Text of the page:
Recently, I read an interesting article about bees in Slovenia. It was not about 101 of Apiculture or that beekeeping has grown in popularity in recent years or that raw honey and beeswax are much sought after products. It was about how that country has a time-honored tradition of using sounds of bees buzzing as a relaxation technique. Everyone from firefighters to school children participate in a practice of lying down in a room with cages filled with thousands of buzzing bees to alleviate anxiety and stress. (link to the article below)
How does this relate to yoga?
Stress and anxiety are frequently linked with short, tense upper-chest breathing. Relaxation, on the other hand, happens with slower and fuller breaths that begin from the diaphragm. This is where a prāṇāyāma, called Bhramarī, Bee Breath comes in. The practice is named for the humming sound that bees make. The practice lengthens the exhalation without unnecessary straining and, the sound is relaxing for a busy mind.
In Samskritham, Bhramarī means a type of bee and Prāṇāyāma means breathing technique. Here, the longer exhalation sounds like the humming sound of a bee. A simple breathing technique, it can be practiced anywhere to relieve stress and anxiety.
Bhramarī should not be practiced:
- in a supine position (lying down)
- by pregnant or menstruating women
- individuals with extremely high blood pressure, chest pain,
- individuals suffering from epilepsy, or an active ear infection.
As with most breathing techniques, Bhramarī is best practiced on an empty stomach. While it can be practiced at any time of day, bhramarī has been found to be effective early morning as it has the potential to be energizing and late at night to help you sleep.
Certain books recommend that the ideal seat, āsana is Padmāsana, Lotus Pose or Siddhāsana, Yogic Pose (Satyānanda Sarasvati). As always, finding the most comfortable seat, āsana, is crucial. Be honest with how your body is feeling at the time of this practice. Then, consciously decide if your seat will be either on the floor or in a chair. If you choose to sit on the floor, place supports under your pelvis by using a bolster or a blanket so that your hips and thighs tilt downward to help you lessen the pressure on your lumbar spine.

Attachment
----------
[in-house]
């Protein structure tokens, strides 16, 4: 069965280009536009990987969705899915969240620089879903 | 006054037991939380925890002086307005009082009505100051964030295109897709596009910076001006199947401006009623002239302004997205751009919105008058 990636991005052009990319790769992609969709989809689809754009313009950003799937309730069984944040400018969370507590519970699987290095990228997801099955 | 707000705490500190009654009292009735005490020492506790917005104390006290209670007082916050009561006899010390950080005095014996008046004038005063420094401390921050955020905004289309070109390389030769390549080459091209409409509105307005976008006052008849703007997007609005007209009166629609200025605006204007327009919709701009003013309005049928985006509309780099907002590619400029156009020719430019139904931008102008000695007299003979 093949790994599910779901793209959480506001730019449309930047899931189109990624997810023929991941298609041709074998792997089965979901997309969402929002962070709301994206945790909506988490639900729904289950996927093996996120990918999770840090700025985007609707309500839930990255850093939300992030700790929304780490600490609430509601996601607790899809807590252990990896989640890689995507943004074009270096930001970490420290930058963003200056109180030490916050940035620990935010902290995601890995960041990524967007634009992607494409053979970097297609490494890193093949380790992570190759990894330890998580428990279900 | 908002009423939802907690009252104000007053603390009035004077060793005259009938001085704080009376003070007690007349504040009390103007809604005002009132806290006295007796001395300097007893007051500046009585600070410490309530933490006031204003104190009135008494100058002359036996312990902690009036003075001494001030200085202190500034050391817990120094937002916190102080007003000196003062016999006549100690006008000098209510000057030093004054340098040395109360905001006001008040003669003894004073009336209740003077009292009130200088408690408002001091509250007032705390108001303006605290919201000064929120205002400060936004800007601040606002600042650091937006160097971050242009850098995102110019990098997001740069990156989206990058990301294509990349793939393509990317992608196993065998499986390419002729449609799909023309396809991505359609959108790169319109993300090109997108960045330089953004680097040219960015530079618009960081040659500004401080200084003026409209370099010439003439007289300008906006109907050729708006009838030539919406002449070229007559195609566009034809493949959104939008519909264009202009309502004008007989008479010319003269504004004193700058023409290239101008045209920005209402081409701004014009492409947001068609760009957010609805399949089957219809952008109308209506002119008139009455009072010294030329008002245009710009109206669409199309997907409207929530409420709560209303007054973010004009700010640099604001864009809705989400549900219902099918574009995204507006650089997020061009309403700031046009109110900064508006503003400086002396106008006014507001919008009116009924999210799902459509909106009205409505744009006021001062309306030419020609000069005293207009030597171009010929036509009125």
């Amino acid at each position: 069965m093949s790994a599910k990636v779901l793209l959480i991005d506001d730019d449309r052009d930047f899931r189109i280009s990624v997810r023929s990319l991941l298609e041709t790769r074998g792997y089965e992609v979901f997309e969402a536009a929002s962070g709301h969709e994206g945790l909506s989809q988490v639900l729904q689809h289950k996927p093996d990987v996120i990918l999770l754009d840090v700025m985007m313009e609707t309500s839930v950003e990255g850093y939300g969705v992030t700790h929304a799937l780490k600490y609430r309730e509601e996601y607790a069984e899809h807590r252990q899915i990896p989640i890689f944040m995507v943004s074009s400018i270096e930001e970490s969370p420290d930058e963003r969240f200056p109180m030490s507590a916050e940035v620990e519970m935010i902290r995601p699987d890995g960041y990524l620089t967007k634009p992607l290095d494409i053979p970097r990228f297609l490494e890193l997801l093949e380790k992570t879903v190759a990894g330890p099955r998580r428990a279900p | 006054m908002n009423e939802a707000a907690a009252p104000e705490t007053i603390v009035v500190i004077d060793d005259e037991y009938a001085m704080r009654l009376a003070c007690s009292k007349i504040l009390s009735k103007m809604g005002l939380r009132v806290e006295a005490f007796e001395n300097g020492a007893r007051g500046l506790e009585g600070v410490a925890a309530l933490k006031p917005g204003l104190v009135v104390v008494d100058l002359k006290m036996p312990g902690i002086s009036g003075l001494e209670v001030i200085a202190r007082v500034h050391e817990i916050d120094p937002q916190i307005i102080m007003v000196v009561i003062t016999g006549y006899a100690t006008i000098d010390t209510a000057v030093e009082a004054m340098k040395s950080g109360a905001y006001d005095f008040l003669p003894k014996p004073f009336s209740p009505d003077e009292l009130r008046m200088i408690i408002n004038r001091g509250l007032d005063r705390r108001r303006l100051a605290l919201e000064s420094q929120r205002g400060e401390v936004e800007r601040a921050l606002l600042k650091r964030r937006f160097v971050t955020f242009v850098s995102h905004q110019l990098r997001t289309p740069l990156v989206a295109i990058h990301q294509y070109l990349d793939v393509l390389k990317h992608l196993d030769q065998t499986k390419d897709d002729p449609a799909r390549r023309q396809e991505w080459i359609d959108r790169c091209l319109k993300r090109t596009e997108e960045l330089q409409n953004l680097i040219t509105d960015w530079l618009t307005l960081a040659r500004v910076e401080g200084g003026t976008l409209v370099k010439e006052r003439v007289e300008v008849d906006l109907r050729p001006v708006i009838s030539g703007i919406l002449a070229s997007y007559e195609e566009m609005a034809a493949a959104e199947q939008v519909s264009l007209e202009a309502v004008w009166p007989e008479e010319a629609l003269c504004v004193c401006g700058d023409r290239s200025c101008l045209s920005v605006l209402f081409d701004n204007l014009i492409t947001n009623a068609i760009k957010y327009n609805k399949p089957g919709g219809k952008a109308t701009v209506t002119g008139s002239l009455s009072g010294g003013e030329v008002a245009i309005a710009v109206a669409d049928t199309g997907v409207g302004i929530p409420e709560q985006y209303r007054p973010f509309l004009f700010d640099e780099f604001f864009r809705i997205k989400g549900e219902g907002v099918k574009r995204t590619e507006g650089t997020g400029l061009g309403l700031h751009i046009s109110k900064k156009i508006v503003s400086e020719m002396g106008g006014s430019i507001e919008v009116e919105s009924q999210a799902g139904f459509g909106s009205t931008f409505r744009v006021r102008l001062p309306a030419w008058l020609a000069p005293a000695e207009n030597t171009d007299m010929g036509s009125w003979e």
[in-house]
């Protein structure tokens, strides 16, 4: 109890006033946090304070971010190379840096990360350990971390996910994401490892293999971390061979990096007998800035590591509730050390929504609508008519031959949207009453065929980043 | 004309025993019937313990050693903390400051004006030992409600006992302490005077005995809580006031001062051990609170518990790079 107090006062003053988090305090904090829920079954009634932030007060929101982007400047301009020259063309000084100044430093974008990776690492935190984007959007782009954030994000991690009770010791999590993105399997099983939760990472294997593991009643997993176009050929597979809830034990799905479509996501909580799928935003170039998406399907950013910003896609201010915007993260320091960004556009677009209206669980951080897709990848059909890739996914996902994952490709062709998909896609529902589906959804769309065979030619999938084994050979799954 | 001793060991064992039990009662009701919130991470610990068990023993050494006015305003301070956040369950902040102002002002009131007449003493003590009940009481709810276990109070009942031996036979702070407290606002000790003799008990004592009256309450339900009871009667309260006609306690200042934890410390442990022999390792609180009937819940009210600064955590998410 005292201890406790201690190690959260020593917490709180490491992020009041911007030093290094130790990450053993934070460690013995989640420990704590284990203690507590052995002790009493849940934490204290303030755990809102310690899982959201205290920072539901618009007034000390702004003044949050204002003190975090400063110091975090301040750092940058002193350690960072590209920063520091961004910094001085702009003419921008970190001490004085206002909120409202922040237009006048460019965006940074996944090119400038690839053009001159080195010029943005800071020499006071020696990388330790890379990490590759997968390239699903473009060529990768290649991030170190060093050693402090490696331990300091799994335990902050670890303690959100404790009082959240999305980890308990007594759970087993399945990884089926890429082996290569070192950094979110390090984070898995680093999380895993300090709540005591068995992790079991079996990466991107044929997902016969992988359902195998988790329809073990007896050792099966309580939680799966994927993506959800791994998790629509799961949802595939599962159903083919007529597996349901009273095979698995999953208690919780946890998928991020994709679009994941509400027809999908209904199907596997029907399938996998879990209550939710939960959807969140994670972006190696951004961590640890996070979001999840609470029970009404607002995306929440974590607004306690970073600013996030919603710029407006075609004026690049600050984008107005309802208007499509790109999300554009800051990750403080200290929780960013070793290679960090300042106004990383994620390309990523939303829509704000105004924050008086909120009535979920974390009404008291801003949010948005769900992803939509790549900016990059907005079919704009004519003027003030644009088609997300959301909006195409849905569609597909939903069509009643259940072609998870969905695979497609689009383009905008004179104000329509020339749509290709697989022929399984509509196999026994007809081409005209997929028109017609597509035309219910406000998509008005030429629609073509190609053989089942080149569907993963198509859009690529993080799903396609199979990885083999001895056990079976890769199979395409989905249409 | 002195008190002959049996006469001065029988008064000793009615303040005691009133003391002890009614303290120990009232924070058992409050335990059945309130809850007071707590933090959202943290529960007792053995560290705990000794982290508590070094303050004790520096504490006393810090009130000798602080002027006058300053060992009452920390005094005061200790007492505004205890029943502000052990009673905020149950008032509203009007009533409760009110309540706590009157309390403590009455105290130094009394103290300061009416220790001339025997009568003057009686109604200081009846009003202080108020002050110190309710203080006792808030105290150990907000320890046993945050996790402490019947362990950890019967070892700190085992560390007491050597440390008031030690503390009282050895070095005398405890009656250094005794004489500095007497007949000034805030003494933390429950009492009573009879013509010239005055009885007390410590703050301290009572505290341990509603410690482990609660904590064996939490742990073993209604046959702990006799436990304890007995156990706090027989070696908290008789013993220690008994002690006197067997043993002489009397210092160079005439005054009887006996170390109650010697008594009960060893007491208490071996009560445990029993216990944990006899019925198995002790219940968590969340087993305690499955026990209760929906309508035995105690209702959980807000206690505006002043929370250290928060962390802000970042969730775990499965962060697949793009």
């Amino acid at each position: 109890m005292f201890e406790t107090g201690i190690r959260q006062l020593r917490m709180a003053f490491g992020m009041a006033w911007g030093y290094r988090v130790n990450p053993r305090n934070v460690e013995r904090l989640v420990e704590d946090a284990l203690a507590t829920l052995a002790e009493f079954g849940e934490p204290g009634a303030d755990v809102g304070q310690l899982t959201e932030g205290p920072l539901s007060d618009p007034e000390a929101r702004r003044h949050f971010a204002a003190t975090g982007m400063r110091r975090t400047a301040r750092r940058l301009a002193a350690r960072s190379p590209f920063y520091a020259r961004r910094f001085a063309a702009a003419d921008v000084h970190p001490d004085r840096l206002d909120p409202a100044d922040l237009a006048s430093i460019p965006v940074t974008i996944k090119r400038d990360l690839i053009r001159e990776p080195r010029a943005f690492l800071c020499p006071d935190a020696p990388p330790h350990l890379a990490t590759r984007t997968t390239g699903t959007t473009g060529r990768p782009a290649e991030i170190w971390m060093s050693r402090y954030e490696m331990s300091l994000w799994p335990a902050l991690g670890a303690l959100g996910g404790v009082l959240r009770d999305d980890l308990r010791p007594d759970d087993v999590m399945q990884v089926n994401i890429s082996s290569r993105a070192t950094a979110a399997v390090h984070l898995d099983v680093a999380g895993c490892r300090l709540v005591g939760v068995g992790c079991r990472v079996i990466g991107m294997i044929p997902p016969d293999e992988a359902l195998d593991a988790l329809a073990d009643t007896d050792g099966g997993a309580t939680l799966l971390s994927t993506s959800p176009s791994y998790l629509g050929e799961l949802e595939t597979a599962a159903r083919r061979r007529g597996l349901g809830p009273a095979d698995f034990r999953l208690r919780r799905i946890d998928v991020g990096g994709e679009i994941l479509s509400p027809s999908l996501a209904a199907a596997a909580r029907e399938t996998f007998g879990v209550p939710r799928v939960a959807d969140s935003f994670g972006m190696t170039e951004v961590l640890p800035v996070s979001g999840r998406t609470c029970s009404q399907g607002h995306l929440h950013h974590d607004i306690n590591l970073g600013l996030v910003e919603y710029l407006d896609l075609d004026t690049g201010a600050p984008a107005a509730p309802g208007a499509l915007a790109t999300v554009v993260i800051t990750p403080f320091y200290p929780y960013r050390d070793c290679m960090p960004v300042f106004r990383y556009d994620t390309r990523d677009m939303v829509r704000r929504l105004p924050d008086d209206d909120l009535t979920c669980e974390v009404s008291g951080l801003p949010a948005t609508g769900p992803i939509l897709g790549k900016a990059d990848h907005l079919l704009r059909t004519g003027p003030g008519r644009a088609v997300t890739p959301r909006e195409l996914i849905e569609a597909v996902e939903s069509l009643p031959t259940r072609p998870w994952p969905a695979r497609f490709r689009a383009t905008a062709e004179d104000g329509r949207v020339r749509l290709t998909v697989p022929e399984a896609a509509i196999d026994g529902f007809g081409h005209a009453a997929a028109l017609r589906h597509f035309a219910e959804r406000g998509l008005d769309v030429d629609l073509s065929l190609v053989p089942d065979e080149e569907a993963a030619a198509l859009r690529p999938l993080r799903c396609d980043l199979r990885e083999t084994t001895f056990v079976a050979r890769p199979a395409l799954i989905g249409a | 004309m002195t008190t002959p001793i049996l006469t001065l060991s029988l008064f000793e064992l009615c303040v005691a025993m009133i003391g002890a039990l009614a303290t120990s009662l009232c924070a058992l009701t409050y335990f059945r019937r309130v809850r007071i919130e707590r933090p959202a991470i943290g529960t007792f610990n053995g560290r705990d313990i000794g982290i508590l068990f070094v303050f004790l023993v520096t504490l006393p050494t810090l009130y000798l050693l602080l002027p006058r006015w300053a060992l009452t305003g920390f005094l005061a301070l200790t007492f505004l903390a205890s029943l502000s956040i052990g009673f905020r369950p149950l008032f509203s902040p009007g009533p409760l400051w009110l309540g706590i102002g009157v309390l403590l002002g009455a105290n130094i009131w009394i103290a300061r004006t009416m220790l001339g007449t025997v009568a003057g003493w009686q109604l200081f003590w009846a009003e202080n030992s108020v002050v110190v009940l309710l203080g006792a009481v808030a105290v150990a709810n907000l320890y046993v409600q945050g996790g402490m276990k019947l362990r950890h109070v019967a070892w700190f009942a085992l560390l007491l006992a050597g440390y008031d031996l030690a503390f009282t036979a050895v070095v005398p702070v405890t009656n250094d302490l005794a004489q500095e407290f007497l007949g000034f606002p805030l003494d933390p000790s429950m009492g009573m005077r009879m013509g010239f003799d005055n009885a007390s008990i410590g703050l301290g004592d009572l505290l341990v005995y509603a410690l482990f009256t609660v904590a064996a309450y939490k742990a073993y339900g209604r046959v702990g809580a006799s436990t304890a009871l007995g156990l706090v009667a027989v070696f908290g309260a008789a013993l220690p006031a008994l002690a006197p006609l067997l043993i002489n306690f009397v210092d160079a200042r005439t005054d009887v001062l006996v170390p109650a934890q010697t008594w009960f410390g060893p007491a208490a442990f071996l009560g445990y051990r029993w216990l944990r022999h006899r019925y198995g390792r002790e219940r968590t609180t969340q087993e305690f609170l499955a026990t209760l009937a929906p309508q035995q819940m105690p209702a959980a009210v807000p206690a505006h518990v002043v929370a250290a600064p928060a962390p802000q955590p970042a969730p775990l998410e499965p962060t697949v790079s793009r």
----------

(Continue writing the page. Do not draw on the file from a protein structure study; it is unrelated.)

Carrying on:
Please do not be embarrassed to choose a chair. You are not the first one and certainly won’t be the last. Those with injuries and back issues will certainly benefit without having to give up any of the yóga practices. Sit in the middle of the seat so that your thighs are at right angles with your feet flat on the floor. If your feet don’t touch the floor, rest them on a couple of yóga blocks. Try practicing in a chair and notice if your mind is able become quiet faster.
- Sit comfortably, shoulders relaxed, head and neck aligned with your spine, eyes closed.
- Take a few deep breaths, setting an intention to be present in your practice.
- Place your index fingers on the outer cartilage of your ears (tragus).
- Breathe in deeply through the nose and as you exhale gently press the cartilage with your index finger (or thumb) to shut off the ear to outside distractions.
- Make your exhale as a sound which resembles buzzing of a bee. Lips are gently closed with teeth slightly separated throughout the practice. This allows the vibration to be heard and felt more distinctly in the brain. (Satyānanda Sarasvati)
- The sound can be low-pitched at first. Try a high-pitched variation when you are ready.
- Notice how the sound vibrates through your face, your tongue, teeth and sinuses. Be aware of its energizing effects on the brain. This is a very important part of your practice.
- Practice with ease, try not to force the breath by tensing up your jaw and facial muscles.
- Prolong the buzzing sound on exhalation as long as possible without gasping for an inhalation. If you feel physical distress or mental agitation, return to normal breathing.
- Practice seven rounds. One inhale one exhale constitutes one round.
- Let the humming fade into silence. Relax your fingers and pause, breathing quietly.
- Stay seated in silence for a few minutes listening to the silence following the sound. This is another important part of this practice especially for spiritual seekers.
- Why? It helps you train the senses turn inward, trains your mind to be an observer – an absolute requirement to hone your concentration.
This modification may feel difficult at first, but a much needed step towards making the mind one pointed. In this variation to the above technique, the physical sound of humming is consciously withdrawn. This helps to hone your attention and experience subtle sounds and sensations, fostering your ability to turn inward.
- Begin with a few rounds of the above technique where you are producing the physical sound and experiencing the vibrations.
- After your fifth or sixth round, allow the physical sound to fade and gradually change to silent bhramarī.